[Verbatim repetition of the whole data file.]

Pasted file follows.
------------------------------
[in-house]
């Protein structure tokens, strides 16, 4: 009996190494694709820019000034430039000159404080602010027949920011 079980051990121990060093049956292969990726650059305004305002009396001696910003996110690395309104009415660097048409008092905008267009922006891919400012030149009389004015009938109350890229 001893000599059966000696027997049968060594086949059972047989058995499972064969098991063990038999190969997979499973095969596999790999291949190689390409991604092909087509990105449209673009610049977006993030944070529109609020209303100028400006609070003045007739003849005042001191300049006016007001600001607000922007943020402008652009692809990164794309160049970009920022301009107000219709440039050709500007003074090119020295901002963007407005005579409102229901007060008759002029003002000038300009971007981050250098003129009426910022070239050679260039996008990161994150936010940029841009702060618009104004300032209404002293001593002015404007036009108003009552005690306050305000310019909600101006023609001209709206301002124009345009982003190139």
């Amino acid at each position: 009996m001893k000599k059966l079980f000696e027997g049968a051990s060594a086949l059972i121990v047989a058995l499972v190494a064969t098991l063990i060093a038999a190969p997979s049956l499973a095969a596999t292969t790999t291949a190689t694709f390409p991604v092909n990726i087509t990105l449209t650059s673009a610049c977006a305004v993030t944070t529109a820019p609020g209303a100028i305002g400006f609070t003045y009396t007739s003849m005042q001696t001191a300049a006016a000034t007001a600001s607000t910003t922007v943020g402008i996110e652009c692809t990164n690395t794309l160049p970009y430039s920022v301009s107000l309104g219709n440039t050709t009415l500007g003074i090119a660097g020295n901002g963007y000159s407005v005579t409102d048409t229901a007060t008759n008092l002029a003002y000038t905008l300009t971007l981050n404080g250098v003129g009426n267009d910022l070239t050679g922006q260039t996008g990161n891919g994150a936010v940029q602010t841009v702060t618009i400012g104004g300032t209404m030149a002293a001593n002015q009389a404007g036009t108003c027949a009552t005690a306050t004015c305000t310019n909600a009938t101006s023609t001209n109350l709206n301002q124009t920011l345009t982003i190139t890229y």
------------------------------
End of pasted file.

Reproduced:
[in-house]
């Protein structure tokens, strides 16, 4: 009996190494694709820019000034430039000159404080602010027949920011 079980051990121990060093049956292969990726650059305004305002009396001696910003996110690395309104009415660097048409008092905008267009922006891919400012030149009389004015009938109350890229 001893000599059966000696027997049968060594086949059972047989058995499972064969098991063990038999190969997979499973095969596999790999291949190689390409991604092909087509990105449209673009610049977006993030944070529109609020209303100028400006609070003045007739003849005042001191300049006016007001600001607000922007943020402008652009692809990164794309160049970009920022301009107000219709440039050709500007003074090119020295901002963007407005005579409102229901007060008759002029003002000038300009971007981050250098003129009426910022070239050679260039996008990161994150936010940029841009702060618009104004300032209404002293001593002015404007036009108003009552005690306050305000310019909600101006023609001209709206301002124009345009982003190139």
């Amino acid at each position: 009996m001893k000599k059966l079980f000696e027997g049968a051990s060594a086949l059972i121990v047989a058995l499972v190494a064969t098991l063990i060093a038999a190969p997979s049956l499973a095969a596999t292969t790999t291949a190689t694709f390409p991604v092909n990726i087509t990105l449209t650059s673009a610049c977006a305004v993030t944070t529109a820019p609020g209303a100028i305002g400006f609070t003045y009396t007739s003849m005042q001696t001191a300049a006016a000034t007001a600001s607000t910003t922007v943020g402008i996110e652009c692809t990164n690395t794309l160049p970009y430039s920022v301009s107000l309104g219709n440039t050709t009415l500007g003074i090119a660097g020295n901002g963007y000159s407005v005579t409102d048409t229901a007060t008759n008092l002029a003002y000038t905008l300009t971007l981050n404080g250098v003129g009426n267009d910022l070239t050679g922006q260039t996008g990161n891919g994150a936010v940029q602010t841009v702060t618009i400012g104004g300032t209404m030149a002293a001593n002015q009389a404007g036009t108003c027949a009552t005690a306050t004015c305000t310019n909600a009938t101006s023609t001209n109350l709206n301002q124009t920011l345009t982003i190139t890229y």